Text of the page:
UPDATE: Jessica Sutherland
Urozhaine is officially liberated, Kyiv announced on Wednesday.
Andrii Kovalov, spokesperson of the Ukrainian military’s general staff, said on national television Wednesday morning that “Ukrainian defense forces took control of Urozhaine” and were consolidating their positions.
Ukraine’s deputy defense minister Hanna Maliar echoed Kovalov, proudly declaring on Telegram that “Urozhaine was liberated” and “the offensive continues.”
The military said alongside the video that servicemen from the 35th and 38th Separate Marine Brigades as well as other Ukrainian defense forces units had helped recapture Urozhaine.
Russian forces inside Urozhaine had been in a precarious situation for some time. Russian soldiers and well-connected military bloggers had hinted it was only a matter of time until Ukraine wrested control of the village as Kyiv’s troops had been able to attack it from several sides.
This analysis is essentially a companion piece to Saturday’s Ukraine Update. It’s highly recommend to read this article first to fully understand previous analysis of the Urozhaine salient.
In short, it was noted that the Urozhaine salient was indefensible, and thus Russia’s decision to try to hold it was a blunder for three fundamental reasons:
- Russia could not increase its troop presence significantly without rendering the troops overly vulnerable to artillery due to over-concentration of assets. Therefore, Russia would have to defend its left flank without additional resources once Staromaiorske fell, rendering Urozhaine vulnerable.
- The salient is so deep and so narrow that most of it could be placed under artillery observation, making it very easy for Ukraine to observe enemy units for artillery strikes.
- The salient makes it difficult to position air defenses, making if vulnerable to close air support strikes by Ukrainian bombers.
Euromaidan published a detailed account of the battle that shows not only that all of these factors were at play, the Russian commanders’ performance was somehow worse than what this writer imagined on Saturday.
The Russian defenders at Urozhaine had a short series of trench defenses north of the town.
Ukrainian commanders had been closely monitoring the movement of tactical reserves in the area. After the failure of the counterattacks on Staromaiorske in the first week of August, they noted that Russian commanders rushed most of their remaining reserves into the Urozhaine salient.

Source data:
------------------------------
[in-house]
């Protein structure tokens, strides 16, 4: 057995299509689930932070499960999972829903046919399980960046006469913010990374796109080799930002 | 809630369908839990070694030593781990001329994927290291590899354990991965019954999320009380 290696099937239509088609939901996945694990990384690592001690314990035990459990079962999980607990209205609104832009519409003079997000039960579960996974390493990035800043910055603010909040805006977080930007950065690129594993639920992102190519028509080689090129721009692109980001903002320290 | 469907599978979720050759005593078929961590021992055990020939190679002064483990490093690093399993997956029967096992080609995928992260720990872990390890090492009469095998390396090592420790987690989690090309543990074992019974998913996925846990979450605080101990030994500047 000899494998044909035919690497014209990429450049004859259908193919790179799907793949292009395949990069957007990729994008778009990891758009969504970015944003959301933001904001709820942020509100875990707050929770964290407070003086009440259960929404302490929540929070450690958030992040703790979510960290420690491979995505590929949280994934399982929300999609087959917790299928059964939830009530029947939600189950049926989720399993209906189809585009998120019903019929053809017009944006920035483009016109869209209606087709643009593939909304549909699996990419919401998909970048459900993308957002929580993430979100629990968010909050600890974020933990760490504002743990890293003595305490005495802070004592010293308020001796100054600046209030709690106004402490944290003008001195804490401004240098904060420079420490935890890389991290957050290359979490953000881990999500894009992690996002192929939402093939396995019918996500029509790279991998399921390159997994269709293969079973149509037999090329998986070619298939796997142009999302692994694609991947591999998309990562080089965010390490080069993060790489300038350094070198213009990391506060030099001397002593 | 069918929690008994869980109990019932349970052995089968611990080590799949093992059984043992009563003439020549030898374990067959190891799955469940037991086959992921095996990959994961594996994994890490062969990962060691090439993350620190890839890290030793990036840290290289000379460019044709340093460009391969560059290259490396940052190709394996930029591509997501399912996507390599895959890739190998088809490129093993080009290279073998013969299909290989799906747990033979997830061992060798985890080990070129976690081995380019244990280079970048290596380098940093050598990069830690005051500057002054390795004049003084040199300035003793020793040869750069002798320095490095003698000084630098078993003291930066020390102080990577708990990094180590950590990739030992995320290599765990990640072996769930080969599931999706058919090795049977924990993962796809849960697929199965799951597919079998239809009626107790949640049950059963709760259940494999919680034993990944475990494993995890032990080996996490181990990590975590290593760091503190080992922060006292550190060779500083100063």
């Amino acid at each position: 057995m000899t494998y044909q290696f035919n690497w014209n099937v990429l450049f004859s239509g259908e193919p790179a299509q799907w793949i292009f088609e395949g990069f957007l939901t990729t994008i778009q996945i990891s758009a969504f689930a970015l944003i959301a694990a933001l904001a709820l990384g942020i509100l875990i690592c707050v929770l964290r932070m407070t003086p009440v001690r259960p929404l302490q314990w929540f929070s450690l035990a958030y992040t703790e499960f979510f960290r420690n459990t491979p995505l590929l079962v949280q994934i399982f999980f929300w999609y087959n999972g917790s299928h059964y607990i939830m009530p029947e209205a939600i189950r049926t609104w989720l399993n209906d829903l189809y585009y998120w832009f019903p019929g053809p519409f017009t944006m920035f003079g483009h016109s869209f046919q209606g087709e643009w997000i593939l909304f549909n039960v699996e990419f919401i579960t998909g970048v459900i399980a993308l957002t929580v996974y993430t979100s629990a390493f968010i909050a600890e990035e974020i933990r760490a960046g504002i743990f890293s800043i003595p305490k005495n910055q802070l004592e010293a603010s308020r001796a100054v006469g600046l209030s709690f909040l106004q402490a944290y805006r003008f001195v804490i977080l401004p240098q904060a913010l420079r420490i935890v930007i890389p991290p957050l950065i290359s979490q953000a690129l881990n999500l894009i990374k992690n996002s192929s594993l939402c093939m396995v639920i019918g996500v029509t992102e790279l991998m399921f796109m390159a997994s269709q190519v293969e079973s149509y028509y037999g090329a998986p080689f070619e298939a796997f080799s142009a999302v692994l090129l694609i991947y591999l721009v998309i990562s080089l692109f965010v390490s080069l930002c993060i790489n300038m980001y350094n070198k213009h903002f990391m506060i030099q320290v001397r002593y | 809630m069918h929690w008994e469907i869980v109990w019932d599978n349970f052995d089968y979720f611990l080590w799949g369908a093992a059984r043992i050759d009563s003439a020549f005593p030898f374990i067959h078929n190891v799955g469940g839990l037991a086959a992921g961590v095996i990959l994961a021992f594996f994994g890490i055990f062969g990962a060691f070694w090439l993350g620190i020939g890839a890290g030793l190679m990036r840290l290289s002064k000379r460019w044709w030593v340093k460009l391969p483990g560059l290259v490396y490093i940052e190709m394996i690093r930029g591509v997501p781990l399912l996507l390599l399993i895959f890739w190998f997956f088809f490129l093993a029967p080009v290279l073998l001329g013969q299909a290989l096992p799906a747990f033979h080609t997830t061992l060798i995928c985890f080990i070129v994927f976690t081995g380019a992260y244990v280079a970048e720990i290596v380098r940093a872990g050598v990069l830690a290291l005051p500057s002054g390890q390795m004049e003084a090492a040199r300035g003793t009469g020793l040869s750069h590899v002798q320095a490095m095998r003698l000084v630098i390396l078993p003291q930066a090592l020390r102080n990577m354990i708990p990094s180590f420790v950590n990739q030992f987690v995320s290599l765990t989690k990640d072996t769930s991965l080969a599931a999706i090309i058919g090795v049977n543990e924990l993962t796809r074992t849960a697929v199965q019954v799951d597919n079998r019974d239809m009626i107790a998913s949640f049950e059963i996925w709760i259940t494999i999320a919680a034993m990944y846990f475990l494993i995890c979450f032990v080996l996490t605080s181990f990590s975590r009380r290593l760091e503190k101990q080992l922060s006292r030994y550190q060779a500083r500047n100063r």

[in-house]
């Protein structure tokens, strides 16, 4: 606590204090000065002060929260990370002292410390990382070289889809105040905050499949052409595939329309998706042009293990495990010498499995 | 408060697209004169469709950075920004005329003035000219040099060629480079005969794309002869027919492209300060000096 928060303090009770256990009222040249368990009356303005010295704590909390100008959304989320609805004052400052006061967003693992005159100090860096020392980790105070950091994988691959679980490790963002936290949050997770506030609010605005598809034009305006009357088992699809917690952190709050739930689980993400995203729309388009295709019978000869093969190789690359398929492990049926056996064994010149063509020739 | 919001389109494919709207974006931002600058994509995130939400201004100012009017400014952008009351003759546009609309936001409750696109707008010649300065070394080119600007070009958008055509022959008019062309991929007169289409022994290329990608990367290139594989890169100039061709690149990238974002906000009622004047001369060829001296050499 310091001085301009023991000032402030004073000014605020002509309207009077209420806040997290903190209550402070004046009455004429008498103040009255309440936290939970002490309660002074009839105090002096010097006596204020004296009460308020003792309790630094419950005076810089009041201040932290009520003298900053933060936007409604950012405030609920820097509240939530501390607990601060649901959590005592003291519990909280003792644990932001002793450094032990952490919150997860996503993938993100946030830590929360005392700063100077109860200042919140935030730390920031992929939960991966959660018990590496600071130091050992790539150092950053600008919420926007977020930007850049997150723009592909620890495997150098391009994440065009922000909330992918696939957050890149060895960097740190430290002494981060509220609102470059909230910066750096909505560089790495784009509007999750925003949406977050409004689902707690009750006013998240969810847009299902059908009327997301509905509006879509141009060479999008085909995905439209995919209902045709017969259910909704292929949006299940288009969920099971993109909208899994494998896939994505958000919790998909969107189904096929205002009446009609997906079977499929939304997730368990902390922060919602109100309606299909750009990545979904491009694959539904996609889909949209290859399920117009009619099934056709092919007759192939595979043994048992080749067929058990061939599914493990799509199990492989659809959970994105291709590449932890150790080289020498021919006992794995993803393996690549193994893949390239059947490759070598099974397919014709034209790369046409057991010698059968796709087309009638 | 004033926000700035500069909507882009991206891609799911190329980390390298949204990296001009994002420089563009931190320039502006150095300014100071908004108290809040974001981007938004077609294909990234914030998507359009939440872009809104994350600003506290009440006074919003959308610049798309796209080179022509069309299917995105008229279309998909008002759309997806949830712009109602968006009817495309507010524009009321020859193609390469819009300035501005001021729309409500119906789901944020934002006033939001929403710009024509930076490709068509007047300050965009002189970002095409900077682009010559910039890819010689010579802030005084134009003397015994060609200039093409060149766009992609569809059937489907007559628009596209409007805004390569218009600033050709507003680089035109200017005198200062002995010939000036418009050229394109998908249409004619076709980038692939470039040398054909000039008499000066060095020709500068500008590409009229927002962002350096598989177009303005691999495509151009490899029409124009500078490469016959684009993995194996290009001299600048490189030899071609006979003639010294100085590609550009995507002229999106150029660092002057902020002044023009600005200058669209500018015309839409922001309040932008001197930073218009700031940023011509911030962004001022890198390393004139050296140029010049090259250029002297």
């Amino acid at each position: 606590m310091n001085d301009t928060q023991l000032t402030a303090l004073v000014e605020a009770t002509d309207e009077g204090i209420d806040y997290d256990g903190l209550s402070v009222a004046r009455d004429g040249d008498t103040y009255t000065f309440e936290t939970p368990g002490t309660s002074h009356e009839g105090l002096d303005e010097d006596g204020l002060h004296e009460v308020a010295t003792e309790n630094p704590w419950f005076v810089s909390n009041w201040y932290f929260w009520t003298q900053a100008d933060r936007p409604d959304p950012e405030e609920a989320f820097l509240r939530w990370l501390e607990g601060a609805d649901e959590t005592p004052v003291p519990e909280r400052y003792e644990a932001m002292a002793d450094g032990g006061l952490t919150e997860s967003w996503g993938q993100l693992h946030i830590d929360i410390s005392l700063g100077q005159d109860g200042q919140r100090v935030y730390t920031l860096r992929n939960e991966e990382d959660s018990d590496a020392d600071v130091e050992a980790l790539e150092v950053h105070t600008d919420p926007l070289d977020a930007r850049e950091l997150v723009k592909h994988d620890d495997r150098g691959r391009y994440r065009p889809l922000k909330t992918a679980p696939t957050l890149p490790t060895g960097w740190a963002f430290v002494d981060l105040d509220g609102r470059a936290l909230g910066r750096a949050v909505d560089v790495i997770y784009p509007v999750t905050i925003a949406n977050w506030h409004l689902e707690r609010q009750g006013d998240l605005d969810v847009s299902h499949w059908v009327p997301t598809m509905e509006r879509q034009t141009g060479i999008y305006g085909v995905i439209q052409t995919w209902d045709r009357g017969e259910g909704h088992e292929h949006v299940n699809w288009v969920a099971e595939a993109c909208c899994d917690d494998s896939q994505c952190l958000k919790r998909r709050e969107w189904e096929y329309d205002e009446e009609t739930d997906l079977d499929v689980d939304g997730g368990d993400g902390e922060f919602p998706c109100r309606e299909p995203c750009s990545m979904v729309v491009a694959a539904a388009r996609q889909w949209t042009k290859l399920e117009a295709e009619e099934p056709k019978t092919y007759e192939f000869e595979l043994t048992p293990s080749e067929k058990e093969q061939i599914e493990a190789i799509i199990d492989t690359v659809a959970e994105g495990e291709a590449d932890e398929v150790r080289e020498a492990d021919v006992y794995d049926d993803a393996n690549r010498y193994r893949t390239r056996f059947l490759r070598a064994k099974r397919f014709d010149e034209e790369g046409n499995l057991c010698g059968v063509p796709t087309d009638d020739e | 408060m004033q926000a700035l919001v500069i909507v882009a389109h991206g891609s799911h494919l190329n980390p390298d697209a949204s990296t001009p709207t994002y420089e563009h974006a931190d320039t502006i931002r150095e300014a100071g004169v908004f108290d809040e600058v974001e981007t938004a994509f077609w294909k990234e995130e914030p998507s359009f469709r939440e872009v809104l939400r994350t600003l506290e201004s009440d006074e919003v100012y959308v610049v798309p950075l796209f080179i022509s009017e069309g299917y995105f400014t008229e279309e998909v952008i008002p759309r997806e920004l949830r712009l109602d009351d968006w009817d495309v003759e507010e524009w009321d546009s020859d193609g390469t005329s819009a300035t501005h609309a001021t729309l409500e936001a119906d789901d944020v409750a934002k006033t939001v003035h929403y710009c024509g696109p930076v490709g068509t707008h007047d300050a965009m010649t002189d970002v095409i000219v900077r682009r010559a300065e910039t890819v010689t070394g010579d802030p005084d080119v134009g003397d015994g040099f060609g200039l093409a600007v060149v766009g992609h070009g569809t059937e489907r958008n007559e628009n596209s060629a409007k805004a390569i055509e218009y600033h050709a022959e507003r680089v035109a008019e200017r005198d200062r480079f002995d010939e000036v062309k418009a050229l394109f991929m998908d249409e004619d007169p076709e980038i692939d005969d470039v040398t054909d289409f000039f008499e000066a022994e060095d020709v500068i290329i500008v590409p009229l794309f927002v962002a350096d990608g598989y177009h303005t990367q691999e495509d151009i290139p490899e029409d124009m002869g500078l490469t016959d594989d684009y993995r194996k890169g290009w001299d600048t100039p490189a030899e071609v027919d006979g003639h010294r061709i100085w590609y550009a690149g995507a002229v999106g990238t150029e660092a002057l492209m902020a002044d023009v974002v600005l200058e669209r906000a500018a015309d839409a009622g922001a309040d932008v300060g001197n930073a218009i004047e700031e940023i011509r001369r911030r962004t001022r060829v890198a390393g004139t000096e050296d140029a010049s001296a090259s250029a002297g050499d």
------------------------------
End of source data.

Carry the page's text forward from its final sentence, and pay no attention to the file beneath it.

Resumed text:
This created a heavily packed Russian concentration of troops in Urozhaine—precisely the situation so dumb that Saturday’s update asserted Russia would not have done it. Packing too many troops into the salient added enough combat power for the salient to potentially withstand a thrust on the left flank without weakening the north or the eastern defenses. However, the cost of packing so many troops together is that supplying them and keeping them dispersed enough to withstand artillery barrages becomes difficult.
This is also a violation of the basic Soviet defensive doctrine upon which Russian defensive tactics are based.
Local Ukrainian commanders saw this development as an opportunity to destroy Russian tactical reserves in one blow. They called off continuing attempts to advance on Urozhaine, ordering only limited probing attacks while switching to pummeling the area with intense artillery attacks and air strikes.
Tanks—presumably those of the 38th Marines and (or?) the 4th Tank brigade on the Russian right—began threatening the movement of supplies up the T0518 highway to Urozhaine, making it increasingly difficult for Russia to supply or reinforce its concentrated forward positions.
Once the Russian positions were sufficiently weakened, limited attacks were conducted at enemy strongpoints north and northeast of Urozhaine, reportedly led by the 35th and 36th Marines. These attacks were successful and footholds were established within Russia’s northern defense line.
Long-range tank fire and artillery prevented Russia’s concentration of combat forces from mounting a counterattack. They were instead forced to fall back from the northern trench line.
While Russia reestablished a defensive line aiming north, Ukraine, fearing intense bombardment from artillery, held its positions in the northern trenches and did not advance.
Instead, Ukraine launched a surprise pincer assault. The 35th Marines (to the west) prepared a pontoon bridge to cross the Mokri Yari River in a forested area. The marines crossed the river in an unexpected assault from the west, along with a corresponding pincer strike from the east.
This partially encircled the Russian position in the southern portion of Urozhaine, and forced a daytime retreat in full view of Ukrainian artillery spotters and tanks. Geolocated videos of Russian troops fleeing Urozhaine in broad daylight through Ukrainian artillery and cluster munition fire have confirmed the panicked nature of the Russian retreat.
A few things become clear:
- When its vulnerability of the Urozhaine salient became apparent upon the failure to retake Staromaiorske, rather than withdraw, Russia rushed even more troops into the salient. This made those troops even more vulnerable to artillery strikes.
- Russian command underestimated Ukrainian ability to flank and surround the narrow salient. As a result, an unexpected near-encirclement prompted a panicked daytime retreat, through Ukrainian fire controlled roads south of Urozhaine.
- A substantial portion of Russian tactical reserves in this area may have been destroyed in combat. Further, due to the rushed and urgent nature of the retreat from Urozhaine (as evidenced by the daytime retreat), at least some Russian supply and equipment losses may have taken place in Urozhaine.